C is for Countering Curses – A to Z Blog Challenge

We are pleased to participate in the A to Z Blog Challenge (http://www.a-to-zchallenge.com/). The Story Crossroads theme for this year is Beating the Odds…Lucky Folktales Around the World to Brighten Your Day. Each post highlights that the stars aligned and what would have normally been…bad…turned out after all. Considering what we – as humankind – have experienced the past year, how nice is it to remember that all of us can “beat the odds” to some level in our lives.

And we’ll admit now…some are actually myths, legends, or epics rather than only limited to folktales. So is that a type of “loading the dice”? Ah, but the stories were too wonderful to pass by.

CURSES-

From Menomini-

Growing up in Wisconsin, I learned about the Menominee as the Menominee River itself drains into Green Bay. You may have heard of the Green Bay Packers? So this was one of the key tribes we talked about in school. There are five clans in the Menomini: Bear, Eagle, Wolf, Moose, and Crane. These five were brothers who took on different duties so that the whole tribe would flourish. Bear was in charge of administration. Eagle oversaw war and fire. Wolf led in hunting. Crane guided in anything that needed to be built. Moose was part of distributing and guarding the rice and protecting the village. For this story, we need to focus on the Bear Clan and the other animals within Bear Clan: Beaver, Muskrat, Otter, Sturgeon, Mud Turtle, Sunfish, and Porcupine. Notice that last animal – Porcupine? Important. Each of these animals within the Bear Clan are considered “younger brothers” to help with the overall tasks of the clan.

How dangerous are “Friends”?

We love friends and can “curse” friends. Sometime we hurt the ones we care about the most. Though, if each of us had to undertake a friend test…well, let’s say that these 9 “friends” would not pass it. When someone tells you that something must never happen but then you go ahead and do exactly that as a prank? Be that friend and believe them. The story does not reveal which Clan they were part of but it was obvious who one young men originated.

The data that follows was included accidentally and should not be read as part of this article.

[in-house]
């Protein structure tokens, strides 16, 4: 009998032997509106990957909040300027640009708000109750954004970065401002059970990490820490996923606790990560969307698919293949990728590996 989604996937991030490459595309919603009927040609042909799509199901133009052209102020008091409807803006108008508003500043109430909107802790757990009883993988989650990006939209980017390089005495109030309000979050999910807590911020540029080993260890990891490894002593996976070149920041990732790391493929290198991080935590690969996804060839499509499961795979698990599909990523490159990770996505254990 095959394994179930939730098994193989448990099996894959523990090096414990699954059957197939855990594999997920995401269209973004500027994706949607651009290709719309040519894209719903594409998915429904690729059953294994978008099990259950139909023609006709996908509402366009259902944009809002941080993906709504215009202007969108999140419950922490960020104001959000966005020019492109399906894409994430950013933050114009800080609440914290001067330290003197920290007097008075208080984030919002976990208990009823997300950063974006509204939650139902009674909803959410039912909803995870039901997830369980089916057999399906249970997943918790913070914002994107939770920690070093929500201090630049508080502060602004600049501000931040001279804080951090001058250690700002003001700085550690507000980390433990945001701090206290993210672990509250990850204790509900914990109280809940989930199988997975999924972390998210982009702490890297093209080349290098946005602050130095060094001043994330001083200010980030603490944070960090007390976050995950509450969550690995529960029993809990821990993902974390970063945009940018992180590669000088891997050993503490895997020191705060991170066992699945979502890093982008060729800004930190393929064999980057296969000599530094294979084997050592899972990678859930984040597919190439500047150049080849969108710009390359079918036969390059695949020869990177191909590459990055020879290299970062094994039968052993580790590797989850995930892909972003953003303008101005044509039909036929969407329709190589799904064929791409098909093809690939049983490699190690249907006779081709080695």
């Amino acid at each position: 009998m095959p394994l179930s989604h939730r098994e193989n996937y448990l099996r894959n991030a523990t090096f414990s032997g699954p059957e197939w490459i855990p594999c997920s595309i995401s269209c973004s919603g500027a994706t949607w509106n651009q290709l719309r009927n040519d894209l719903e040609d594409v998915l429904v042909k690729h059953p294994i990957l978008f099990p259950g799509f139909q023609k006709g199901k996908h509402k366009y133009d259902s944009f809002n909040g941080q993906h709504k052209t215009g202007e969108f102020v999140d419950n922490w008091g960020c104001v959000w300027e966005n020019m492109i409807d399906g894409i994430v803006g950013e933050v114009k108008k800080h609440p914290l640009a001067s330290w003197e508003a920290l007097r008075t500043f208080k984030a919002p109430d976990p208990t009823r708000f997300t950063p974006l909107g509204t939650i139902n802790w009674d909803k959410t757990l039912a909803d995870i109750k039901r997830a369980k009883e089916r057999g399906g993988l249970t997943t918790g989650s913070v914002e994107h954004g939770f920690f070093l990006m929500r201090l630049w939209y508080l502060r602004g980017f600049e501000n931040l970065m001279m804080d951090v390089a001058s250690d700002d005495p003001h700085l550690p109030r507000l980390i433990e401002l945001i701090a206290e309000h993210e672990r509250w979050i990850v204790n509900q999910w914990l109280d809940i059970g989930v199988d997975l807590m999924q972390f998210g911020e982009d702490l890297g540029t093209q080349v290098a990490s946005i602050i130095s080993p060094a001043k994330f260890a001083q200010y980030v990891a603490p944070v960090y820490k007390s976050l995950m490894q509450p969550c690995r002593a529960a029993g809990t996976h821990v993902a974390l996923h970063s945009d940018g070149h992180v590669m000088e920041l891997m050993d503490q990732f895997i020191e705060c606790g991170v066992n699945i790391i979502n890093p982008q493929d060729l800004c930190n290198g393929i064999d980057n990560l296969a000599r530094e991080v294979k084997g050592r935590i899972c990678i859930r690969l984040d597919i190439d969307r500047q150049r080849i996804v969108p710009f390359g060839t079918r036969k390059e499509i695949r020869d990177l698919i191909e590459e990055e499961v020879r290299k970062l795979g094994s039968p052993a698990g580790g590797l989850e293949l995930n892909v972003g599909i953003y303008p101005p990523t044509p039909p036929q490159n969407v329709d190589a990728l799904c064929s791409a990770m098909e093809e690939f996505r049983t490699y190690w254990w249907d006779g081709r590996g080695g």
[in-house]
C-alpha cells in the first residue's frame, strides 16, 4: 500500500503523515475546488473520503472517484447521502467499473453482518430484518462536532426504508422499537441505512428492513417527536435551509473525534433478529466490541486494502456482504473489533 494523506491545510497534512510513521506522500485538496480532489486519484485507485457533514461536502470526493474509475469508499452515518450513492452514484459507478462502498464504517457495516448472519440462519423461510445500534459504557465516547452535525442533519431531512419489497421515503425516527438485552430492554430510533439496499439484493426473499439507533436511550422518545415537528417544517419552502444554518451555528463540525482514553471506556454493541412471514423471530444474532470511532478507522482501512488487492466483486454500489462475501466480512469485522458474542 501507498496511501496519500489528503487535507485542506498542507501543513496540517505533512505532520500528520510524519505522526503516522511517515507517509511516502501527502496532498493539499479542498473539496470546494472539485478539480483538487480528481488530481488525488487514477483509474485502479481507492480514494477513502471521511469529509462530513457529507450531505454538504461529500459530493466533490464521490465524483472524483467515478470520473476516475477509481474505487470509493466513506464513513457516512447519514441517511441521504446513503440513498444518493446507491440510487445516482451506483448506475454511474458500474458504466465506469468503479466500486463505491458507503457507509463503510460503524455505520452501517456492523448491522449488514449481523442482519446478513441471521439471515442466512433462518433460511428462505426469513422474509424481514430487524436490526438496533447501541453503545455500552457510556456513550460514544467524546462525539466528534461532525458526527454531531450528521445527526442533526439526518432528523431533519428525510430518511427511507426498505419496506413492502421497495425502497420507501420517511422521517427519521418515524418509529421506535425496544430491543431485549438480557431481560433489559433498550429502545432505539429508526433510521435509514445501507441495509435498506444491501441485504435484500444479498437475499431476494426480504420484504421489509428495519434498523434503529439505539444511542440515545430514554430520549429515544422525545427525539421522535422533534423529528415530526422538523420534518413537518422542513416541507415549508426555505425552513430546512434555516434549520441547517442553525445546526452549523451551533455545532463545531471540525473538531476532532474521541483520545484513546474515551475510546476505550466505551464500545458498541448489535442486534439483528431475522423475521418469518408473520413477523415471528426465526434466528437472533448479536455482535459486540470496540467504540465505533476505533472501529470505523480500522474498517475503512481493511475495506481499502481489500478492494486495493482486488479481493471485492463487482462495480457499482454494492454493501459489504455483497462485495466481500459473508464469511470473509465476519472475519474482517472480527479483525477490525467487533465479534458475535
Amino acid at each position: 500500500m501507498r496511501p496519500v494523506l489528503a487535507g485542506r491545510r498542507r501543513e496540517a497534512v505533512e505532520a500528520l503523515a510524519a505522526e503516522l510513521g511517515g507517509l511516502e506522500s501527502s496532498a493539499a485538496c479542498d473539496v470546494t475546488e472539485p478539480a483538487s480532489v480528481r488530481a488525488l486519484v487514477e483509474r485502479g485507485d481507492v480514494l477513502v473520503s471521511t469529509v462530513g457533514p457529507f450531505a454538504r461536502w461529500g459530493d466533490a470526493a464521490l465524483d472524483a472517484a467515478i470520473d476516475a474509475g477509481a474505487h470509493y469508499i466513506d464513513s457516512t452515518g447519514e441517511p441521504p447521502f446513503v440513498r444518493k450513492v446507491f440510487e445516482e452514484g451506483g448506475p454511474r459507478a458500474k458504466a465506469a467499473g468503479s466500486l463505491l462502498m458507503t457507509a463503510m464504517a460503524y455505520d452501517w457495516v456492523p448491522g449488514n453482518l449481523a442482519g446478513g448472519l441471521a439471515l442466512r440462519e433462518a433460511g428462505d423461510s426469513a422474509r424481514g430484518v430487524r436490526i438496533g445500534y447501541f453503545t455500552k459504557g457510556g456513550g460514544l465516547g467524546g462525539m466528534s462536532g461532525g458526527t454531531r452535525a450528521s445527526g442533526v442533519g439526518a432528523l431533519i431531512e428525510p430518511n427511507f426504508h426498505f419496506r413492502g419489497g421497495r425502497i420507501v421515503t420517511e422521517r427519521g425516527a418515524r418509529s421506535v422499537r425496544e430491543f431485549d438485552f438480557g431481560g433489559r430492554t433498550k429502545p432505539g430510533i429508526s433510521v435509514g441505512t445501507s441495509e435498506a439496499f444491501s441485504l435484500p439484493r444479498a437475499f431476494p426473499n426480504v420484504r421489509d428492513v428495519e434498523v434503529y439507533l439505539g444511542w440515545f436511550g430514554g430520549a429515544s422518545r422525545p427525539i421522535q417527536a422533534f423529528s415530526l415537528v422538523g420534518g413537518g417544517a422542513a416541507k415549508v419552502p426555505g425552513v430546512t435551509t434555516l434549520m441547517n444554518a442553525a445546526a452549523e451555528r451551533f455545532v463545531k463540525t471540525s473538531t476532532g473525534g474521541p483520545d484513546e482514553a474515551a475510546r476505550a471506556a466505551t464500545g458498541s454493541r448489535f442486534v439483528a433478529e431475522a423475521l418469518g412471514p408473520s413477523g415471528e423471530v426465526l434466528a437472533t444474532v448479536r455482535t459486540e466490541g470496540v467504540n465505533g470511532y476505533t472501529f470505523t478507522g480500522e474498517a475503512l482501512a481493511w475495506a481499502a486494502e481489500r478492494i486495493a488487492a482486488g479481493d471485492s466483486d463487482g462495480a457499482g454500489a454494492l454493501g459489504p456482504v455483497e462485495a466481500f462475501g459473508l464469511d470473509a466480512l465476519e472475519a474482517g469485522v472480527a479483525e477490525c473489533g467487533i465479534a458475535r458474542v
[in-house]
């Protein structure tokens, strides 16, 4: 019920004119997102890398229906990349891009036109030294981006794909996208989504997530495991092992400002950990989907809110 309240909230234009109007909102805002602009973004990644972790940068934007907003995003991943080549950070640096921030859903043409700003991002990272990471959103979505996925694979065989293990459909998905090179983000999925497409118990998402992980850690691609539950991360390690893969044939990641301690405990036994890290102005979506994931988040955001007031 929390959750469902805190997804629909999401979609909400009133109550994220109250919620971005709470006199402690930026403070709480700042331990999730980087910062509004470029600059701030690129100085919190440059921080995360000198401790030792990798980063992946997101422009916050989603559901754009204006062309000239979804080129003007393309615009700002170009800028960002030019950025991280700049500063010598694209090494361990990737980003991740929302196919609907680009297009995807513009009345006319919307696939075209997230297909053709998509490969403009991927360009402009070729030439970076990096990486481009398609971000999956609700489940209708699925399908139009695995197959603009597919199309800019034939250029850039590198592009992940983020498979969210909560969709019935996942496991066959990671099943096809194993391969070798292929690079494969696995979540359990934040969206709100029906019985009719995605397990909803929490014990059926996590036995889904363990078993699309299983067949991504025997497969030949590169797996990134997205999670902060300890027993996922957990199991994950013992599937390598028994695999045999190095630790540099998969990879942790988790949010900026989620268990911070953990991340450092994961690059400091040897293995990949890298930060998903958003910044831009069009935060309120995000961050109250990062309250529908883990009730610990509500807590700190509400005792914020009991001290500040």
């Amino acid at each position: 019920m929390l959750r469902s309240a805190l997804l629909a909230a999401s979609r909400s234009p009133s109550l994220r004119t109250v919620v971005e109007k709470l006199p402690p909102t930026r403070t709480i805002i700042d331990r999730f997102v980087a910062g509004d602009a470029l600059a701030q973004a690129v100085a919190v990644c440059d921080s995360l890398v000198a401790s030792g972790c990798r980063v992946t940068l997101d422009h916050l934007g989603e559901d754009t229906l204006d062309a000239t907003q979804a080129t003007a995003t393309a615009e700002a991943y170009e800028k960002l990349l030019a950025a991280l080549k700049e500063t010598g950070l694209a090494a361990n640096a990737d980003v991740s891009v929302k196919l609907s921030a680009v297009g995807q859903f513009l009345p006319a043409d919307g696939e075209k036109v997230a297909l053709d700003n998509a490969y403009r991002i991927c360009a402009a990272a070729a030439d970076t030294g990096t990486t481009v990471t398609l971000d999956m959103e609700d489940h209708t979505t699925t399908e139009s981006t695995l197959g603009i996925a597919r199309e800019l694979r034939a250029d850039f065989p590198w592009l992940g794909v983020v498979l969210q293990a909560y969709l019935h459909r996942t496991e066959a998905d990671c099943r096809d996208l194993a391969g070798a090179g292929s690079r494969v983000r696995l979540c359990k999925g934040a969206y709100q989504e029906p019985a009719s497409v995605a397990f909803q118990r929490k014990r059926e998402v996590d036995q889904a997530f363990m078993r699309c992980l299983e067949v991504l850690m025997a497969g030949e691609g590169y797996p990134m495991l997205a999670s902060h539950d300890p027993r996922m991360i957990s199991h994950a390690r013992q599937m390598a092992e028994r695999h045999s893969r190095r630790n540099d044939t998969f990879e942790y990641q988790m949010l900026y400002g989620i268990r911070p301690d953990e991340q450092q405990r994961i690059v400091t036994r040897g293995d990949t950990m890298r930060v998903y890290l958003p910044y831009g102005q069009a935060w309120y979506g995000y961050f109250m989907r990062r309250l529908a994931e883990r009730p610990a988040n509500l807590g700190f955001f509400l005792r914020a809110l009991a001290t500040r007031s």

50-word-or-less summary:

Man warns 9 friends that he must never eat porcupine meat. Friends purposely dip meal in porcupine grease. Man eats. Turns into catfish. Friends grieve. Catfish asks friends to tell his father who then lives near shore. Despite curse, catfish guides animals to father so always has food.

Those 9 friends got lucky that no vengeance was sought for the betrayal! And while the man would forever remain a catfish, he took an “unlucky” time and turned it into a blessing for his father. So perhaps not THAT happy of an ending, but the catfish-man never had to worry about providing for his father. There is always love and relief in that act.

Finding the Story “The Man Who Transgressed a Taboo”:

https://www.learningtogive.org/resources/man-who-transgressed-taboo that is also from “American Indian Literature: An Anthology” by Alan R. Velie

While not of this story, here are hints of other wonderful Menominee stories: https://www.mpm.edu/plan-visit/educators/wirp/nations/menominee/oral-tradition

Please share in the comments…or anything on your mind. While you enjoy this blog, Story Crossroads has year-round offerings with virtual as well as proper-distanced/masked/outdoors.

We are excited for the monthly All Things Story virtual workshop series as well as the hybrid Story Crossroads Festival on May 10-13, 2021 (then viewing beyond the event to June 15, 2021). Interested in deeper articles and e-workbooks plus stories, activities, and recipes? Then pursue Story Crossroads Memberships.